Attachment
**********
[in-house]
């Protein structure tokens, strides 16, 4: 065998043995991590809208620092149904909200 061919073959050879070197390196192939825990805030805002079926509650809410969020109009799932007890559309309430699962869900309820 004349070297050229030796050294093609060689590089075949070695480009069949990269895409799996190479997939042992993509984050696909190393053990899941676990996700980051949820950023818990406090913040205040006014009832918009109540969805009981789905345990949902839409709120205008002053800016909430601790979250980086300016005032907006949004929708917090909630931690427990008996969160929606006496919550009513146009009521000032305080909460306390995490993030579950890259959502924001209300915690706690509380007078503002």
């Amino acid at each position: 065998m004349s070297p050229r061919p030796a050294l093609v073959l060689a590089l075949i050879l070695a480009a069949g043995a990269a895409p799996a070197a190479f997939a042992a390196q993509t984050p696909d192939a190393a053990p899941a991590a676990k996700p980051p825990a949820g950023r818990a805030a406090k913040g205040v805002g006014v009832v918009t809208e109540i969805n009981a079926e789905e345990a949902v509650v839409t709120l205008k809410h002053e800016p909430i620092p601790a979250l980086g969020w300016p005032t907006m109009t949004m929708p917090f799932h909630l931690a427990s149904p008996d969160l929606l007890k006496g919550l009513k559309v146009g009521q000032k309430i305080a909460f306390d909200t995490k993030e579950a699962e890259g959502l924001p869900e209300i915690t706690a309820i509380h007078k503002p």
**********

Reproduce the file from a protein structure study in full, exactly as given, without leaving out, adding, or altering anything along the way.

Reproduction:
[in-house]
């Protein structure tokens, strides 16, 4: 065998043995991590809208620092149904909200 061919073959050879070197390196192939825990805030805002079926509650809410969020109009799932007890559309309430699962869900309820 004349070297050229030796050294093609060689590089075949070695480009069949990269895409799996190479997939042992993509984050696909190393053990899941676990996700980051949820950023818990406090913040205040006014009832918009109540969805009981789905345990949902839409709120205008002053800016909430601790979250980086300016005032907006949004929708917090909630931690427990008996969160929606006496919550009513146009009521000032305080909460306390995490993030579950890259959502924001209300915690706690509380007078503002």
């Amino acid at each position: 065998m004349s070297p050229r061919p030796a050294l093609v073959l060689a590089l075949i050879l070695a480009a069949g043995a990269a895409p799996a070197a190479f997939a042992a390196q993509t984050p696909d192939a190393a053990p899941a991590a676990k996700p980051p825990a949820g950023r818990a805030a406090k913040g205040v805002g006014v009832v918009t809208e109540i969805n009981a079926e789905e345990a949902v509650v839409t709120l205008k809410h002053e800016p909430i620092p601790a979250l980086g969020w300016p005032t907006m109009t949004m929708p917090f799932h909630l931690a427990s149904p008996d969160l929606l007890k006496g919550l009513k559309v146009g009521q000032k309430i305080a909460f306390d909200t995490k993030e579950a699962e890259g959502l924001p869900e209300i915690t706690a309820i509380h007078k503002p």